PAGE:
NEW YORK: Many companies are failing to meet the expectations of mobile web users around the world, a study has revealed.

Compuware, the consultancy, commissioned Equation Research, the insights provider, to survey 4,000 mobile web users from Australia, China, France, Germany, India, the UK and US. The report found that 71% of respondents thought websites accessed via wireless handsets should load as fast as those on desktop or laptop PCs.

This figure had increased from the 58% recorded in similar analysis published by Compuware in 2009.

During the same period, the proportion of contributors agreeing loading speeds would probably be a "bit slower" on a mobile fell from 31% to 22%.

Equally, the number of interviewees asserting that phones should offer faster access than PCs or laptops rose from 12% to 22%.

At present, though, 46% of the sample suggested their phone performed less effectively than computers.

Upon assessing how long a website should take to be completely accessible on a wireless device 59% put this timeframe at three seconds. Ratings here hit 73% in China, 68% in Germany, 58% in India and the US, 57% with reference to France, 50% for Australia, and 48% regarding the UK.

More broadly, 79% of consumers worldwide said they would leave a mobile site if a page was not fully functional after five seconds.

However, according to Compuware 77% of corporate mobile platforms currently fall short in this area.

Overall, 57% of adults had previously faced problems while using mobile websites, a score standing at 47% for applications.

Among the most commonly-encountered issues when seeking to access a mobile site was slow loading, on 38%, a total coming in at 32% discussing apps.

A further 18% of those questioned said a mobile site had frozen or returned an error message, reaching 30% for applications.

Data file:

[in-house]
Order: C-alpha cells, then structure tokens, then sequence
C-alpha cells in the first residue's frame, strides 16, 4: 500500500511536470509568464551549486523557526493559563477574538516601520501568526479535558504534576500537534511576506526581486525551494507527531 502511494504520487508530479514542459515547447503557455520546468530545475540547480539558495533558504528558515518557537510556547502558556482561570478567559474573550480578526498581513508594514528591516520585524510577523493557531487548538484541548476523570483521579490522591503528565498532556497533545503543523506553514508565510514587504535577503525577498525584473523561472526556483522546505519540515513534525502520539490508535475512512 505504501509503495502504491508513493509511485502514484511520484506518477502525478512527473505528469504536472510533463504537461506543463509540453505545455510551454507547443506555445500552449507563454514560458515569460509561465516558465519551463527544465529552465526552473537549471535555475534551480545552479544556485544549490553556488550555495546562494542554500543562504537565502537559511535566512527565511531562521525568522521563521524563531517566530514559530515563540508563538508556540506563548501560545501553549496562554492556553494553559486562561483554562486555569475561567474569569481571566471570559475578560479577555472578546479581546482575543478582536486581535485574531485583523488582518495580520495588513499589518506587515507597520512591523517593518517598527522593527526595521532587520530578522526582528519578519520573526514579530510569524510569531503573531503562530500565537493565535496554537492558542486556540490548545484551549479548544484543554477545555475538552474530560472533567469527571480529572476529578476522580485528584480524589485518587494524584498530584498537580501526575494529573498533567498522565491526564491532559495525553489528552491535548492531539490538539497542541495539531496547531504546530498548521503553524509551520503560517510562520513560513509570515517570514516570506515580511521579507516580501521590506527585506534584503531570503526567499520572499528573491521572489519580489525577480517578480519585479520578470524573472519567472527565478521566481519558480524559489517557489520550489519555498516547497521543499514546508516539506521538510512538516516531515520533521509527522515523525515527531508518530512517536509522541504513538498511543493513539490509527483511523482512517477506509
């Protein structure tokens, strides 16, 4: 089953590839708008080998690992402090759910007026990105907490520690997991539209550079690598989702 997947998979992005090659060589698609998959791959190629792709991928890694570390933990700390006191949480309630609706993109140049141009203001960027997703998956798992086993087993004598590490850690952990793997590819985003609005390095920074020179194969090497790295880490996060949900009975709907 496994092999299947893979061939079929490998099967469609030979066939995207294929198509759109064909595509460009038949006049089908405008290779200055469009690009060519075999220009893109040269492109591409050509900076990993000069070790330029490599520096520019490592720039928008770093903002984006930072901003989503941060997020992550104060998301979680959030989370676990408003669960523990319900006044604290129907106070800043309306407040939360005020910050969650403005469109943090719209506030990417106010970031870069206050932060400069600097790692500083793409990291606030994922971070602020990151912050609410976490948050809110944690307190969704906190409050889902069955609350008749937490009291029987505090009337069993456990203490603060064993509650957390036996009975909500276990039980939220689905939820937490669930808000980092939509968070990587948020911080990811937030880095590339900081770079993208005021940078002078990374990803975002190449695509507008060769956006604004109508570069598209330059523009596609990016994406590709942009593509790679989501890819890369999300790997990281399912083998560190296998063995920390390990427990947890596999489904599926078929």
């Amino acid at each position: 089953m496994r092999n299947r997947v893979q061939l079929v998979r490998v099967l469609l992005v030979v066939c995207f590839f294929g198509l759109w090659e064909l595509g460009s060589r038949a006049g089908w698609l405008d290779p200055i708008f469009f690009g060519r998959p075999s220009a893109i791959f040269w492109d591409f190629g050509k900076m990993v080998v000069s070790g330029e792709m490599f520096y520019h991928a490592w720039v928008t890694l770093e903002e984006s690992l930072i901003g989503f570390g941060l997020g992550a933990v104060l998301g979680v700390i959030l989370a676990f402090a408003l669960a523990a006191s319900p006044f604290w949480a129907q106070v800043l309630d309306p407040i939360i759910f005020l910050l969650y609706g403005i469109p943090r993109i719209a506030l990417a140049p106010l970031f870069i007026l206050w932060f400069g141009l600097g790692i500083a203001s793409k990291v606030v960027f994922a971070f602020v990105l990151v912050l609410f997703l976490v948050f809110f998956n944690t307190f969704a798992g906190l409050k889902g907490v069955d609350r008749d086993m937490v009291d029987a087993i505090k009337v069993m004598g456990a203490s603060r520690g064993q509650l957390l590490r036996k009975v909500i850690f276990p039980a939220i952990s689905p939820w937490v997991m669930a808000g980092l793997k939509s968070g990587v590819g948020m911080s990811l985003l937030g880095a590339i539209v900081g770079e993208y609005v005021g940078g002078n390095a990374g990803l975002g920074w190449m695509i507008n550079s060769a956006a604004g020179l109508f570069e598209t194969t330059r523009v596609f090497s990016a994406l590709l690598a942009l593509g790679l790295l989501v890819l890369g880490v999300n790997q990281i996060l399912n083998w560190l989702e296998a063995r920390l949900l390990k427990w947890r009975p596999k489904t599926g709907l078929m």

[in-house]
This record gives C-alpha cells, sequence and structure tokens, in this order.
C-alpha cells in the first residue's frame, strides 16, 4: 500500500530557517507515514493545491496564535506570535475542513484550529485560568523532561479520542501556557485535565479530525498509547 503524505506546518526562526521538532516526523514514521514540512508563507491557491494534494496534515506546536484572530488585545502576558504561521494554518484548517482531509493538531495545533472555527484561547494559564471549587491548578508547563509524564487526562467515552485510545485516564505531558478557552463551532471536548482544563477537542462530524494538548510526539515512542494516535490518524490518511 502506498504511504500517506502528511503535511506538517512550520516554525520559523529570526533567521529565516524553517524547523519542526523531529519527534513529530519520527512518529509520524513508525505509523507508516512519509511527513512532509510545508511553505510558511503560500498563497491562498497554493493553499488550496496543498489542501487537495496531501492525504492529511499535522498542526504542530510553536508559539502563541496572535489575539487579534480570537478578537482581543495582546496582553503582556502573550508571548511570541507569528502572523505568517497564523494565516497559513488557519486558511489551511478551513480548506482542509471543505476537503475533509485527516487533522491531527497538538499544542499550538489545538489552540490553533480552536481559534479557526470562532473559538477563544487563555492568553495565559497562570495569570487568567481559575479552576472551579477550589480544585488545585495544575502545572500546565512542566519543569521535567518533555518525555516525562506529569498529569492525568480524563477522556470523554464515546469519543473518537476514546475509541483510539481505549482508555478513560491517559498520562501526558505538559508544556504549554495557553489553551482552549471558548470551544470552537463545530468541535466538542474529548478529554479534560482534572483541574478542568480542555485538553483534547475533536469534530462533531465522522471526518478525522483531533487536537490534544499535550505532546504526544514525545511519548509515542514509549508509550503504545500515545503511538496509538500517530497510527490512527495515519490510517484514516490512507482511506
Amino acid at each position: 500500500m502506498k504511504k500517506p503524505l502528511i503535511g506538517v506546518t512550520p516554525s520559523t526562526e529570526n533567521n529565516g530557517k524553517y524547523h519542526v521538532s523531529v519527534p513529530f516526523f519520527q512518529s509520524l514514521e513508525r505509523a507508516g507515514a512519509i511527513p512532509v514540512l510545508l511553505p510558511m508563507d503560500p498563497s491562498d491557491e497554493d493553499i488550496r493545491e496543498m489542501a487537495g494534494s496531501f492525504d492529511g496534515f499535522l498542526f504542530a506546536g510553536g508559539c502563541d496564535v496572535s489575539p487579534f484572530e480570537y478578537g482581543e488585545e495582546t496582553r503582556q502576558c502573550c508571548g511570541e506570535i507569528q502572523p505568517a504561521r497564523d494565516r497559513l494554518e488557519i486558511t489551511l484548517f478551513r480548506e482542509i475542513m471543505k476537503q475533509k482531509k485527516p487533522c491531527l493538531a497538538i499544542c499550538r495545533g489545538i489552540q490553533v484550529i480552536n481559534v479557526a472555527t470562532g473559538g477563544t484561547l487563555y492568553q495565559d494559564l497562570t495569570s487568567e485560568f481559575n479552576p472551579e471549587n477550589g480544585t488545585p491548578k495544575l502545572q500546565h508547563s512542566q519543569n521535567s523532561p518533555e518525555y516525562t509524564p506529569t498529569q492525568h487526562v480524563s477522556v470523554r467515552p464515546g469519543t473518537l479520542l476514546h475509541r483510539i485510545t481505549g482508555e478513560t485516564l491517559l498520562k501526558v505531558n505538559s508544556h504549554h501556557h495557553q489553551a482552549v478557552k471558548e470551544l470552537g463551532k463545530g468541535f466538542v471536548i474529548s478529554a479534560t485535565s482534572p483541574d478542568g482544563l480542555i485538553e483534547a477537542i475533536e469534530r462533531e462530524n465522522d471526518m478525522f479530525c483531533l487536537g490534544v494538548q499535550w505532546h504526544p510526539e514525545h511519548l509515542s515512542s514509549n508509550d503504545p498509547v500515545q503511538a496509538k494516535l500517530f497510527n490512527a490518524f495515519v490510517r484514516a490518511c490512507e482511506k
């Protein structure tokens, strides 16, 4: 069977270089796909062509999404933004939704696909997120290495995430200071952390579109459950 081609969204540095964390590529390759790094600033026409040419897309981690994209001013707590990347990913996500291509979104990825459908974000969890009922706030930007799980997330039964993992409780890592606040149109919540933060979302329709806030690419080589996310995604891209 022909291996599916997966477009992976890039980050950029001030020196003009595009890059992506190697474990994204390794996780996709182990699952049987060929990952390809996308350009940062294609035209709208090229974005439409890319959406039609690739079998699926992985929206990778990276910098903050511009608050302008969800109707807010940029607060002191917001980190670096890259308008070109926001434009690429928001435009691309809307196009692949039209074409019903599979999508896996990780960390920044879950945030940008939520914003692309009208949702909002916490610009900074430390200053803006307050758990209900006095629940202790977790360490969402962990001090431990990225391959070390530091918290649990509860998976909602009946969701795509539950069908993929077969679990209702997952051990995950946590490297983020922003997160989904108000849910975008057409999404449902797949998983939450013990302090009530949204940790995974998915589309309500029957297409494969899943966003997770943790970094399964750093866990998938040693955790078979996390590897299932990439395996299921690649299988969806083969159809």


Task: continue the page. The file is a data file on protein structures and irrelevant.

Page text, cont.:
Formatting errors, sub-standard functionality and a lack of availability were among the other obstacles mentioned.

Some 43% of customers would endeavour to access a mobile website on two additional occasions if it did not work first time, 30% may do so once more, and 13% were not willing to make any extra attempts.

Another 15% proved ready to try and log on three or more times, and 7% could undertake four or more such efforts before giving up.

Exactly 46% of the survey community were "unlikely" to revisit to a website which had failed to load properly on their last attempt, and 57% said they would not recommend such a site.

Meanwhile, one third would opt for a competitor's site rather than returning to the portal they had initially hoped to view.

Approximately 80% of the mobile web audience were also likely to access websites more often from their phone if it was as quick and reliable as the PC or laptop alternative, the study added.

"User expectations for mobile continue to increase, but companies are still not meeting mobile users' needs for fast and reliable experiences," Steve Tack, CTO of Compuware APM, said.

"Poor performance is preventing many companies from taking advantage of the opportunities being provided by increased mobile access."

Data sourced from Compuware; additional content by Warc staff